How may a sinful man come to share in the benefits of the gospel and escape the judgment of God? How is a sinful man-made right with God?

God’s Gift

Man comes to share in the benefits of the gospel through faith, which is the gift of God (Rom. 4:4-5; Eph. 2:8-9).

“For by grace you have been saved through faith. And this is not your own doing; it is the gift of God, not a result of works, so that no one may boast.” (Eph. 2:8-9)

No amount of good works will make a man acceptable to God (Isa. 64:6; Rom. 3:20; Gal. 3:10-14; Titus 3:4-7). Paul writes…

“But when the goodness and loving kindness of God our Savior appeared, he saved us, not because of works done by us in righteousness, but according to his own mercy, by the washing of regeneration and renewal of the Holy Spirit, whom he poured out on us richly through Jesus Christ our Savior, so that being justified by his grace we might become heirs according to the hope of eternal life.” (Titus 3:4-7)

The gospel declares that a man receives God’s righteousness and makes it his own solely by grace through the gift of faith alone in Christ alone (Rom. 3:21-28; 10:10; Gal. 2:16; 3:7-9, 14; Eph. 2:8-9; Phil. 3:8-11; 1 John 5:10-12).

“Now to the one who works, his wages are not counted as a gift but as his due. And to the one who does not work but believes in him who justifies the ungodly, his faith is counted as righteousness…” (Rom. 4:4-5)

When a man trusts in Christ alone his sins are forgiven, he is declared just by God, and adopted into God’s family as a beloved son (John 1:11-13; 3:16, 18, 36; Acts 16:30-31; Eph. 1:3-14; Rom. 4:4; 5:1).

God’s Invitation

“Come to me, all who labor and are heavy laden, and I will give you rest” (Matt. 11:28) is both Christ’s invitation and promise. Jesus is a kind, gracious, merciful saving Lord. If you come, He will receive you.

Trust in Him to save you from the guilt and power of your sin (Matt. 26:28; Acts 13:38; 1 Cor. 1:8; Col. 1:14). Trust in Him to save you from His wrath and condemnation (Rom. 8:1; 1 Thess. 1:10; 5:9). Trust in Him to save you from the dominion of the devil (Acts 26:18). Trust Him to give you a new heart (Jer. 31:31-34; Ezek. 36:26-27; 2 Cor. 5:17). Will you trust on Christ alone for the forgiveness of your sins?

“Desperate cases are the glorious triumphs of His art of saving.” (J.C. Ryle)

Christ will save the vilest and most wretched of sinners who come to Him for salvation. The vilest sinners are properly qualified and prepared for the gospel’s design, which is to show forth the exceeding riches of grace when God pardons their sins and saves them freely (Eph. 2:5-7).

“Though formerly I was a blasphemer, persecutor, and insolent opponent. But I received mercy because I had acted ignorantly in unbelief, and the grace of our Lord overflowed for me with the faith and love that are in Christ Jesus. The saying is trustworthy and deserving of full acceptance, that Christ Jesus came into the world to save sinners, of whom I am the foremost. But I received mercy for this reason, that in me, as the foremost, Jesus Christ might display his perfect patience as an example to those who were to believe in him for eternal life.” (1 Tim. 1:13-16)

You do not have to delay. You do not have to prepare yourself to come. All that man brings to the Lord in salvation is his sin, sheer disgrace, and emptiness. Christ calls you to freely believe in Him who justifies the ungodly (Rom. 4:5). He does not require you to be godly before you believe.

Christ came not for the healthy but for the sick (Matt. 9:12). He did not come to call the righteous but sinners (Matt. 9:13). He did not come to call the rich but the poor (i.e., those who recognize their spiritual poverty; Matt. 11:5; Mark 10:17-31; Luke 4:18).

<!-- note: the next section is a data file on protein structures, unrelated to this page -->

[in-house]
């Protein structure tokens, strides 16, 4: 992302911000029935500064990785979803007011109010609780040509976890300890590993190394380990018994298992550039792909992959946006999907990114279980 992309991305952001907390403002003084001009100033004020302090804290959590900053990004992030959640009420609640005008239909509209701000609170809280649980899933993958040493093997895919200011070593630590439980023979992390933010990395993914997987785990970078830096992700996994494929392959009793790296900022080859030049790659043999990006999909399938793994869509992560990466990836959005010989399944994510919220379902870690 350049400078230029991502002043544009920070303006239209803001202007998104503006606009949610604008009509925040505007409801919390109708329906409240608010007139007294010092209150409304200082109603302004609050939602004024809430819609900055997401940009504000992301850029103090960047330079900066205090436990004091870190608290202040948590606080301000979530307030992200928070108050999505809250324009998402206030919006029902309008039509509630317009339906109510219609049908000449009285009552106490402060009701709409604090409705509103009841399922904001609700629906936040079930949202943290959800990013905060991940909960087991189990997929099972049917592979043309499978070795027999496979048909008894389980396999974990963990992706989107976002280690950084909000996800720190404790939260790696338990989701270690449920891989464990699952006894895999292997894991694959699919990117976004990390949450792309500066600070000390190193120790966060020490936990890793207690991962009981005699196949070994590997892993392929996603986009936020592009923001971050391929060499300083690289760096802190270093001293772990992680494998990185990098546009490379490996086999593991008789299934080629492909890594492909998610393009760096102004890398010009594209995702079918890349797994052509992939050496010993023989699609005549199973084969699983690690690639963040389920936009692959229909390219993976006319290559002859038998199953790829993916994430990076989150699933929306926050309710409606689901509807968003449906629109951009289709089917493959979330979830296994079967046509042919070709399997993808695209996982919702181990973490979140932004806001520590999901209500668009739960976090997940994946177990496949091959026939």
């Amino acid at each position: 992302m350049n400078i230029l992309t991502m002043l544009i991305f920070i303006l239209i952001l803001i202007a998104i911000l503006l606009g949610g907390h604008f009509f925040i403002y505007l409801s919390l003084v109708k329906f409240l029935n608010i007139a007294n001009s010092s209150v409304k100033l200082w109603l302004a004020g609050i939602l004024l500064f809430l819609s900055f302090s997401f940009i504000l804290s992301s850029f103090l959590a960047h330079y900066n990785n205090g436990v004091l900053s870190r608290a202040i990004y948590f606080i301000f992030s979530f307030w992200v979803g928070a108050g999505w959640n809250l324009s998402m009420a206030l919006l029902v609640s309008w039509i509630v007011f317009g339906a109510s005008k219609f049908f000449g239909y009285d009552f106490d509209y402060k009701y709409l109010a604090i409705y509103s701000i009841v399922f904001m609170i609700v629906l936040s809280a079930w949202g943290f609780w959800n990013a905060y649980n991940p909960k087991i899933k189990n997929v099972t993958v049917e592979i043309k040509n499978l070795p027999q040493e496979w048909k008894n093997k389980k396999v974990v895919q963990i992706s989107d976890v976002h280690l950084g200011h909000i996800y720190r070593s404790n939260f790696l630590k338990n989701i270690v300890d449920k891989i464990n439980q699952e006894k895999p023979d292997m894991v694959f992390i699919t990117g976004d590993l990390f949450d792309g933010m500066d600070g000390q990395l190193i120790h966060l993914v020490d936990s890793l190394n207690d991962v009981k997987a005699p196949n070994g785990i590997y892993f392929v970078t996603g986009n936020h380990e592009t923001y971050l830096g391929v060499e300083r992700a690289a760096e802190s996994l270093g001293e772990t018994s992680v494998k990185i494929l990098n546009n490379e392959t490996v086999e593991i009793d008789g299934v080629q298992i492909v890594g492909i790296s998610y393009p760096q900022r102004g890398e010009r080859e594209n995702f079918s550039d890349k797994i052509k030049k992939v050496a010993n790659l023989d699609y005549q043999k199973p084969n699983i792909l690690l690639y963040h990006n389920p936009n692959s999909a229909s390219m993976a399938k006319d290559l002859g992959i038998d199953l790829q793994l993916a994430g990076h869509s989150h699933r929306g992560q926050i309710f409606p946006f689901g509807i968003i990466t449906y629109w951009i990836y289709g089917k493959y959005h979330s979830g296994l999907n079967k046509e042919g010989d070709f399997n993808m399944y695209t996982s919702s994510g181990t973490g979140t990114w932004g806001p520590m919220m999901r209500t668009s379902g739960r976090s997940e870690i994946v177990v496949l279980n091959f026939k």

Come, ye thirsty, come and welcome, God’s free bounty glorify; True belief and true repentance, Every grace that brings you nigh.

Come, ye sinners, poor and need, weak and wounded, sick and sore; Jesus ready stands to save you, Full of pity, love and power.

Come ye weary, heavy laden, Lost and ruined by the fall; If you tarry till you’re better, You will never come at all.

View Him prostrate in the garden; On the ground your Maker lies; On the bloody tree behold Him; Sinner, will this not suffice?

Lo! th’ incarnate God ascended, Pleads the merit of His blood; Venture on Him, venture wholly, Let no other trust intrude.

Let not conscience make you linger, Not of fitness fondly dream; All the fitness He requireth is to feel your need of Him.

Jesus has given full satisfaction to the justice of God for sinners (Rom. 3:25). Therefore, come to Christ just as you are. He will receive you when you come to Him for salvation. Those who trust in Christ will never perish (John 3:16; John 10:28). Come to Jesus and He will not cast you out.

“All that the Father gives me will come to Me, and whoever comes to Me I will never cast out.” (John 6:37)

“Come, everyone who thirsts, come to the waters; and he who has no money, come, buy and eat! Come, buy wine and milk without money and without price. Why do you spend your money for that which is not bread, and your labor for that which does not satisfy? Listen diligently to me, and eat what is good, and delight yourselves in rich food. Incline your ear, and come to me; hear, that your soul may live; and I will make with you an everlasting covenant, my steadfast, sure love for David… Seek the Lord while he may be found; call upon him while he is near; let the wicked forsake his way, and the unrighteous man his thoughts; let him return to the Lord, that he may have compassion on him, and to our God, for he will abundantly pardon.” (Isa. 55:1-3, 6-7)

“The Spirit and the Bride say, ‘Come.’ And let the one who hears say, ‘Come.’ And let the one who is thirsty come; let the one who desires take the water of life without price.” (Rev. 22:17)

What about you? Will you come? Let whosoever will—come!

Additional information

For a concise, multimedia presentation of the gospel, visit: Two Ways To Live, The Choice We All Face.